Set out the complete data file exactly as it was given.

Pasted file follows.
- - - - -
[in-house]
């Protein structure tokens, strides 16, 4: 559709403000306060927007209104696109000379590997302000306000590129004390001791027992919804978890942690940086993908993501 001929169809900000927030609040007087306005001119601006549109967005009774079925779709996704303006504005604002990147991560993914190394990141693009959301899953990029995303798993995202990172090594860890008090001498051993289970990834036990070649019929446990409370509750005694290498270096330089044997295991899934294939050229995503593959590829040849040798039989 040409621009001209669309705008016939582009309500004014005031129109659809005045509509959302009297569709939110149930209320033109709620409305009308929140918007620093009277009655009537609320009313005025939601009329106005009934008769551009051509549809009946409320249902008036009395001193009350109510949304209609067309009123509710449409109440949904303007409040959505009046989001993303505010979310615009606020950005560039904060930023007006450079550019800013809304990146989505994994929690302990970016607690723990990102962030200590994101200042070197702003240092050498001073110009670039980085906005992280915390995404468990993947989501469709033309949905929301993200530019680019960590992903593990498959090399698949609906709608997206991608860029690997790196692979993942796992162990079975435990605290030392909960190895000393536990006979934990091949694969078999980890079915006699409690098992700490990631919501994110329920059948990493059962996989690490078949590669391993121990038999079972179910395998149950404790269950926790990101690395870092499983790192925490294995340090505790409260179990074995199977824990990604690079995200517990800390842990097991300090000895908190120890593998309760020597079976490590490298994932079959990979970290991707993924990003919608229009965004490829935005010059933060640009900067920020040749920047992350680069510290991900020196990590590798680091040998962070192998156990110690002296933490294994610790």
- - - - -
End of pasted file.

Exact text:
[in-house]
């Protein structure tokens, strides 16, 4: 559709403000306060927007209104696109000379590997302000306000590129004390001791027992919804978890942690940086993908993501 001929169809900000927030609040007087306005001119601006549109967005009774079925779709996704303006504005604002990147991560993914190394990141693009959301899953990029995303798993995202990172090594860890008090001498051993289970990834036990070649019929446990409370509750005694290498270096330089044997295991899934294939050229995503593959590829040849040798039989 040409621009001209669309705008016939582009309500004014005031129109659809005045509509959302009297569709939110149930209320033109709620409305009308929140918007620093009277009655009537609320009313005025939601009329106005009934008769551009051509549809009946409320249902008036009395001193009350109510949304209609067309009123509710449409109440949904303007409040959505009046989001993303505010979310615009606020950005560039904060930023007006450079550019800013809304990146989505994994929690302990970016607690723990990102962030200590994101200042070197702003240092050498001073110009670039980085906005992280915390995404468990993947989501469709033309949905929301993200530019680019960590992903593990498959090399698949609906709608997206991608860029690997790196692979993942796992162990079975435990605290030392909960190895000393536990006979934990091949694969078999980890079915006699409690098992700490990631919501994110329920059948990493059962996989690490078949590669391993121990038999079972179910395998149950404790269950926790990101690395870092499983790192925490294995340090505790409260179990074995199977824990990604690079995200517990800390842990097991300090000895908190120890593998309760020597079976490590490298994932079959990979970290991707993924990003919608229009965004490829935005010059933060640009900067920020040749920047992350680069510290991900020196990590590798680091040998962070192998156990110690002296933490294994610790």